[71].  Conversely, preventing applicants for international protection from gaining access to the labour market is contrary to that objective, in addition to placing costs on the Member State concerned as a result of the payment of additional social benefits. The same is true if an applicant who is the subject of a decision on transfer to another Member State is prevented from accessing the labour market during the entire period between the date of lodging his or her application for international protection and the date of acceptance of his or her transfer to the requested Member State, a period to which is added the period corresponding to the actual examination of his or her application, which may last up to six months from the date of acceptance of the transfer of the person concerned by the requested Member State.” 

Alleged failure to transpose

37.     The applicant further submitted that the Reception Conditions Regulations failed to transpose Article 15 in two respects.

38.     Firstly, it was submitted that there is an alleged failure of transposition in that Regulation 11 of the Regulations make it a matter of discretion as to whether, even if more than 9 months has elapsed between an application for protection and a first instance decision, access to the labour market will be granted. This follows because of the use of the word “
may” instead of “
shall” (“
shall” being the language of Article 15(1) of the Directive) in Regulation 11 of the 2018 Regulations (which remains unaffected by the 2021 Amending Regulations). It will be recalled that Article 11(4) provides that:

          “The Minister may, on receipt of an application made in accordance with paragraph (3), grant a permission to the applicant where satisfied that-

(a)     subject to paragraph (6), a period of 9 months, beginning on the application date, has expired, and, by that date, a first instance decision has not been made in respect of the applicant’s protection application, and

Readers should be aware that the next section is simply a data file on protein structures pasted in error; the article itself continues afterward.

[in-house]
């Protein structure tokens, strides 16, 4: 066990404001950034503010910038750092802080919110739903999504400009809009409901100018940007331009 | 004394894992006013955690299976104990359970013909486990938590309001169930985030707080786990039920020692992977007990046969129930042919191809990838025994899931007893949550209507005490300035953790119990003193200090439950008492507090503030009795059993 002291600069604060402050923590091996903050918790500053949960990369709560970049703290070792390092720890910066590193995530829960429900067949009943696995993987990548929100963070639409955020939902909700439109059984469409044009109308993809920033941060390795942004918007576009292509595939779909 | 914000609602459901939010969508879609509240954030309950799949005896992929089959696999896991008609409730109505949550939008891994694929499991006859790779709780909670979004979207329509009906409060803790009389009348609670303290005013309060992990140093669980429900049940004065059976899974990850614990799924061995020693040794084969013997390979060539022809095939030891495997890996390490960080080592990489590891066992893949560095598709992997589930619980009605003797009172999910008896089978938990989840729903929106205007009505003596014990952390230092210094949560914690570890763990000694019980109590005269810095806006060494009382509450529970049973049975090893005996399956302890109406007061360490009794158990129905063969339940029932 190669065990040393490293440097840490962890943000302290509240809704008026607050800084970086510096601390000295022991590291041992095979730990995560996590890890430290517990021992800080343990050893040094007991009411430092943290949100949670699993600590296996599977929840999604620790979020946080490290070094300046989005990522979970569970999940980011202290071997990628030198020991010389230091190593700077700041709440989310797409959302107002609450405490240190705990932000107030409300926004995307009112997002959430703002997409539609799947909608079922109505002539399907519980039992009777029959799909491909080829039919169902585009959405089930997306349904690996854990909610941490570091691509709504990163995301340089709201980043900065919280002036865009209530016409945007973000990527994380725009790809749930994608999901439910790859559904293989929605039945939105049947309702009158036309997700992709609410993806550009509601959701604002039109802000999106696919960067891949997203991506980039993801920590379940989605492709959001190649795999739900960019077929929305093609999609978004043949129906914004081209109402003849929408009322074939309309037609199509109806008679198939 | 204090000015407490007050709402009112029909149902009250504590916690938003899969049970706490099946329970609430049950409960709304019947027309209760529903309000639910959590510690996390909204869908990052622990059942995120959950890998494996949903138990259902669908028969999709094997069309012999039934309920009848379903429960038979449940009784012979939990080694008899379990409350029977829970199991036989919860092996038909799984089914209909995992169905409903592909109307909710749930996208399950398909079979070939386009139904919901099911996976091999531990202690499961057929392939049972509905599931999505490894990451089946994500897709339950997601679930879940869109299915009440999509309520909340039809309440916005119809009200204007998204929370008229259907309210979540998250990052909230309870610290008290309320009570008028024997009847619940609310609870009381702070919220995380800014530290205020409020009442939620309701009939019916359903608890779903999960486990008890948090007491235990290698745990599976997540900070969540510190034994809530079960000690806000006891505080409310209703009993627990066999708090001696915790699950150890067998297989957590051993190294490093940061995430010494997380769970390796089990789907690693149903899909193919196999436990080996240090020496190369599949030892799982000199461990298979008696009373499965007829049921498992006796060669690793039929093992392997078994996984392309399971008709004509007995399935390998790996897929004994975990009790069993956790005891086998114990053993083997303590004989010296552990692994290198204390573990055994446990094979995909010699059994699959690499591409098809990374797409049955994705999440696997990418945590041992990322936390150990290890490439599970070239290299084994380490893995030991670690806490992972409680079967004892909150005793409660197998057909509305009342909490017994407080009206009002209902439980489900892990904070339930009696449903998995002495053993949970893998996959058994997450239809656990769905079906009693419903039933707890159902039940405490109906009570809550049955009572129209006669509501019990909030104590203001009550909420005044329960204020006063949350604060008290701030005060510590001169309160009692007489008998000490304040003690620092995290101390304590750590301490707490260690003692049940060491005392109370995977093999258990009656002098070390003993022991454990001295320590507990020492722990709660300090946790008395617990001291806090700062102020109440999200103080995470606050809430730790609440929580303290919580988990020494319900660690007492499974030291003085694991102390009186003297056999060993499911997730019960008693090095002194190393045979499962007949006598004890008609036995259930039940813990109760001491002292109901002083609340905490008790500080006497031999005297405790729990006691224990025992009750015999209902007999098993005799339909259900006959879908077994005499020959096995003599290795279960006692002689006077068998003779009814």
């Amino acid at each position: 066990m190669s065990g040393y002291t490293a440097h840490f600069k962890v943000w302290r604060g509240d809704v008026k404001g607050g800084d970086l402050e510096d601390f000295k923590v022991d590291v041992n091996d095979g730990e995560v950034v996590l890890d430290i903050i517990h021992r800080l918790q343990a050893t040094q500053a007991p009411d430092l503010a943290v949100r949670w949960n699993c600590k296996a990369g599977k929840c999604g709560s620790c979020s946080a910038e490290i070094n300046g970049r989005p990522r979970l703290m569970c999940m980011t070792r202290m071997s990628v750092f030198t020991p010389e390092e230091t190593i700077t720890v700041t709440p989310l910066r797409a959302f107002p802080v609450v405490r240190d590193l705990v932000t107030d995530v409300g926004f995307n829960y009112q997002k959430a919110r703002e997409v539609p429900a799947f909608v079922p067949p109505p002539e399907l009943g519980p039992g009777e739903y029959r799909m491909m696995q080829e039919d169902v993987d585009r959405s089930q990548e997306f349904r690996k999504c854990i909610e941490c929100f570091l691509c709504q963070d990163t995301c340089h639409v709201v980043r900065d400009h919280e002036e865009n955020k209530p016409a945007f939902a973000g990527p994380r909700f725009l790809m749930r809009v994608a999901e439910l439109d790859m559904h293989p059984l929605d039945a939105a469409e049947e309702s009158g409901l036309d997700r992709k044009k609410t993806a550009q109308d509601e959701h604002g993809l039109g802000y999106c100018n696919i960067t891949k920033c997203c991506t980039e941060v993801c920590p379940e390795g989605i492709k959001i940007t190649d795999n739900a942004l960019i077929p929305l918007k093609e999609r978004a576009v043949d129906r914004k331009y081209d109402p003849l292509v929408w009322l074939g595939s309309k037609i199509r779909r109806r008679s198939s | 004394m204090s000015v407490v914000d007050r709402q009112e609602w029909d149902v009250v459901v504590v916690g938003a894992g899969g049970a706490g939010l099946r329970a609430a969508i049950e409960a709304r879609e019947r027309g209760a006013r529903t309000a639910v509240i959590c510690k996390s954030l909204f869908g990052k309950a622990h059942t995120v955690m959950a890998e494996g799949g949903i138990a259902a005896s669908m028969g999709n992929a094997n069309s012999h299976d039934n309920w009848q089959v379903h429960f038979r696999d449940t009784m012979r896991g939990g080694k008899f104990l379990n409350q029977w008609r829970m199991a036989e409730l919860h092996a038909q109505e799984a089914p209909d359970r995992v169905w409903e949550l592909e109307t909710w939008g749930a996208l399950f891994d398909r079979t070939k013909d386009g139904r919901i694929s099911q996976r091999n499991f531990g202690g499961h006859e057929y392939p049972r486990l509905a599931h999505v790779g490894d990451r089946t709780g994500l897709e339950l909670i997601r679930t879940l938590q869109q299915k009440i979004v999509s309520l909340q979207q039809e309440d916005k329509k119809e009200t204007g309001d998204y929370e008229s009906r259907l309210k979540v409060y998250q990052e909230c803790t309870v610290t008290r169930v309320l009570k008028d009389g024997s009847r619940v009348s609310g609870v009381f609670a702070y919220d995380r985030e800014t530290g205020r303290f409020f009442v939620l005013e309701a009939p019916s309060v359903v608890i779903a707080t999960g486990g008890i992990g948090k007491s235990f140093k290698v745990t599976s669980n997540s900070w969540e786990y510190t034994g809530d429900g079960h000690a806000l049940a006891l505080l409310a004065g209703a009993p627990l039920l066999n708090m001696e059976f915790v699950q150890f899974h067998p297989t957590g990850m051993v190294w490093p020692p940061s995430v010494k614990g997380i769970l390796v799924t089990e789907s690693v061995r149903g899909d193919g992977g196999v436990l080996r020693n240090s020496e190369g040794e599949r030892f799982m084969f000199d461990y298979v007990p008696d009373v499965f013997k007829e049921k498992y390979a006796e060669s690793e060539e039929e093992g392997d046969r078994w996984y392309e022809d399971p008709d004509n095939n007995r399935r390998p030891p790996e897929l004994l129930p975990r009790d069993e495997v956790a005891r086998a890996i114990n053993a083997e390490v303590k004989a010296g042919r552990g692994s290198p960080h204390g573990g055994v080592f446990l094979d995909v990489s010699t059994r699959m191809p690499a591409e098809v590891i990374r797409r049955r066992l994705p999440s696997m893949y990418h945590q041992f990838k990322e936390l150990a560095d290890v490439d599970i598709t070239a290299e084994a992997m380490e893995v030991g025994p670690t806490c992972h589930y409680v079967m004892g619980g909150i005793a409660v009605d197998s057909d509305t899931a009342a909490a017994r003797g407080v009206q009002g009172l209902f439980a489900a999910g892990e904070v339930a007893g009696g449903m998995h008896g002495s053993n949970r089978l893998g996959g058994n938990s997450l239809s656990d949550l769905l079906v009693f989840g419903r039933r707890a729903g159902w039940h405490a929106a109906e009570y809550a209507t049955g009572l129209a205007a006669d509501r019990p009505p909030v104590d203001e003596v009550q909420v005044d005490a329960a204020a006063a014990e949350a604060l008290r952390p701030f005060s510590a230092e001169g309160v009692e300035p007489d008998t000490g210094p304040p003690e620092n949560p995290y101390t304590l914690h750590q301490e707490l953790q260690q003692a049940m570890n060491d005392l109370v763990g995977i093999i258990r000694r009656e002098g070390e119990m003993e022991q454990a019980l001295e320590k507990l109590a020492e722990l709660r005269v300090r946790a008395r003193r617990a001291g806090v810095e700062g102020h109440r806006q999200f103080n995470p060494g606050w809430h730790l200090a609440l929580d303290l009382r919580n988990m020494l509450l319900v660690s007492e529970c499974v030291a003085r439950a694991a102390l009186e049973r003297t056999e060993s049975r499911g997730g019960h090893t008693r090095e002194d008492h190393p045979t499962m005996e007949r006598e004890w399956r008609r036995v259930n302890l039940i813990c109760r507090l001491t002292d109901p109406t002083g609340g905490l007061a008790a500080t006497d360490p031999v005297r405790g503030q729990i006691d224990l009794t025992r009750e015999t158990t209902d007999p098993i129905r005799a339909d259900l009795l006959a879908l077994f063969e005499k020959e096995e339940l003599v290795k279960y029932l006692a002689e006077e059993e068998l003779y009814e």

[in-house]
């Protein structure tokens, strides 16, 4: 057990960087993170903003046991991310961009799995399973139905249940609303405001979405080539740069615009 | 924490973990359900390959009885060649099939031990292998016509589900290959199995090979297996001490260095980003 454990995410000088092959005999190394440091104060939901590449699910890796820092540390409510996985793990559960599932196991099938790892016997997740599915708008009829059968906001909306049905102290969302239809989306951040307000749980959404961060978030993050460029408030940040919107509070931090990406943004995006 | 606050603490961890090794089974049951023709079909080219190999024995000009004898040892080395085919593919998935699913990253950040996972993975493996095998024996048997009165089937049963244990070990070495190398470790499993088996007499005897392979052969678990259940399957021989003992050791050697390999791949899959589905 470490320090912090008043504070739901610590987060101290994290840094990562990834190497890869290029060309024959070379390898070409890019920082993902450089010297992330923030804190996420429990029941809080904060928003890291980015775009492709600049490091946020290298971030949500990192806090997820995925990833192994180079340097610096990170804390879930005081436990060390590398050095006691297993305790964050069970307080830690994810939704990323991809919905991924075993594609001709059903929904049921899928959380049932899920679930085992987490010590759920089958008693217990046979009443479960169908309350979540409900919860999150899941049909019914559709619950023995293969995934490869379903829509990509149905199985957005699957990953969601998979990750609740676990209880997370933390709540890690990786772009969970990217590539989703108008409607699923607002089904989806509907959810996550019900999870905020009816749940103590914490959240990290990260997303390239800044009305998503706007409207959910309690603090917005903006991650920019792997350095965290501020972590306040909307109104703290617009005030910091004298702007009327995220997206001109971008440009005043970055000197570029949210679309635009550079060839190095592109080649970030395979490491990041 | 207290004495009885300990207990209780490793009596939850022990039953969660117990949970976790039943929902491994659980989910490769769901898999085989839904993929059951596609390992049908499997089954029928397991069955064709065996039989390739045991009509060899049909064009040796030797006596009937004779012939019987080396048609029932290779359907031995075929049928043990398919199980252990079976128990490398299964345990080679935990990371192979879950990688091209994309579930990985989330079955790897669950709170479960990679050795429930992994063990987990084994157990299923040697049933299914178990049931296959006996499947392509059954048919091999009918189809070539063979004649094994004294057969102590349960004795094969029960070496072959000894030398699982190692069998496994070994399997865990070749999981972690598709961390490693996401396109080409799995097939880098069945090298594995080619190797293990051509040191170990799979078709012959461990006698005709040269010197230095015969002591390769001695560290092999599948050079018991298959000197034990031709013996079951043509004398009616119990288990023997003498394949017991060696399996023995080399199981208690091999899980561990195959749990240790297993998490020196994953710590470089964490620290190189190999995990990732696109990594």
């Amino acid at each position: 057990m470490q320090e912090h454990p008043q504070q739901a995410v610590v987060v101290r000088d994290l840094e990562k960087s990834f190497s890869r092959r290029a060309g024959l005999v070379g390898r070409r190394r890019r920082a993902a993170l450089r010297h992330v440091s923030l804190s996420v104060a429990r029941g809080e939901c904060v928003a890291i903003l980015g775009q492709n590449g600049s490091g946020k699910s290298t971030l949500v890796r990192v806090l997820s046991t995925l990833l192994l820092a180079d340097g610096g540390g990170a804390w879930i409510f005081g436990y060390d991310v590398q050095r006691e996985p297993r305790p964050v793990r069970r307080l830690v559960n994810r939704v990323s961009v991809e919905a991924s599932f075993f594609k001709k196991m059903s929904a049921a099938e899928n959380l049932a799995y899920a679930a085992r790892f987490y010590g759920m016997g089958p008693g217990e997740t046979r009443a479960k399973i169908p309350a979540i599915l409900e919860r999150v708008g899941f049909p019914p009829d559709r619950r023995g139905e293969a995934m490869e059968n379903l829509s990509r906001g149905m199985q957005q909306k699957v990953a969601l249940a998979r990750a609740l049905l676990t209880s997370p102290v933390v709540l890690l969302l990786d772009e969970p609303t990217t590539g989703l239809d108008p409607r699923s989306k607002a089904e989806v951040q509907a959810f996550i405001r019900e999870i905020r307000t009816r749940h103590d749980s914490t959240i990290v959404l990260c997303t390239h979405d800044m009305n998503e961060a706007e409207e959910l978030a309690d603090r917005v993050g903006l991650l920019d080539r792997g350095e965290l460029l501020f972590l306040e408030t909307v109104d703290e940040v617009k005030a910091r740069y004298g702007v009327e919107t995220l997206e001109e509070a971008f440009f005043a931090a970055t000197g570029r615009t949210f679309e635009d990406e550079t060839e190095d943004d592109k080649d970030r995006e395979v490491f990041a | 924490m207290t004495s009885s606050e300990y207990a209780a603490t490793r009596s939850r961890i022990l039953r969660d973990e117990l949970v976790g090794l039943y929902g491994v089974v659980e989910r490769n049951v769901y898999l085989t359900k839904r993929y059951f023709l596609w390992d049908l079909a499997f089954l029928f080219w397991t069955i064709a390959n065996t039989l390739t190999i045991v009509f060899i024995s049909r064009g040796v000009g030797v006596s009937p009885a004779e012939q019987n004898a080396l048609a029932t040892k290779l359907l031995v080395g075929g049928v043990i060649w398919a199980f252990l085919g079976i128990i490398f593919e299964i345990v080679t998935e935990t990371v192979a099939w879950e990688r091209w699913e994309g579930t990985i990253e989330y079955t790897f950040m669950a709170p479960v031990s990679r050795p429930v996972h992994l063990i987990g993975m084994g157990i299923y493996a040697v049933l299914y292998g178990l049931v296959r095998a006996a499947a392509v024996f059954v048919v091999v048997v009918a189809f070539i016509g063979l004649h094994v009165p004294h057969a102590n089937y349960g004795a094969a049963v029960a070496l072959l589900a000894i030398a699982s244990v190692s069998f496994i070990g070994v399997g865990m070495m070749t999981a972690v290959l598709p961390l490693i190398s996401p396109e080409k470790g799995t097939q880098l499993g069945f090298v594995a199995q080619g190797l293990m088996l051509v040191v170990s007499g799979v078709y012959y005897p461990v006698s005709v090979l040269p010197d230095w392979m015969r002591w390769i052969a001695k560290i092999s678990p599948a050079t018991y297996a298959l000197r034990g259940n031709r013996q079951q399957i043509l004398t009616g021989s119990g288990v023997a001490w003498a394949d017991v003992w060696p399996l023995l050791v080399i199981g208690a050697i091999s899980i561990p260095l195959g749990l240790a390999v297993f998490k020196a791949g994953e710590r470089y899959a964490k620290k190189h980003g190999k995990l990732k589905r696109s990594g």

(b)     the situation referred to in subparagraph (a) cannot be attributed, or attributed in part, to the applicant.” (emphasis added)

39.     Secondly, it was submitted that there was a failure of transposition in the Regulations in circumstances where these regulations perpetuate what the applicant submits is the flawed interpretation of Article 15(1) i.e. that the 9 months is applied (as a floor and not a ceiling, as he puts it) between the date of application and the first instance decision as opposed to a final decision on the protection application.

Alleged breach of constitutional rights

40.     The Applicant finally submitted that the Supreme Court decision in NVH v. Minster for Justice and Equality & ors [2018] 1 IR 246 (“NVH”) supported the proposition that Article 15 needed to be interpreted in such a manner as to support an applicant’s right to access the labour market. In this regard, the applicant relied on paragraph 17 of the judgment of O’Donnell J. (as he then was) in NVH, as follows:-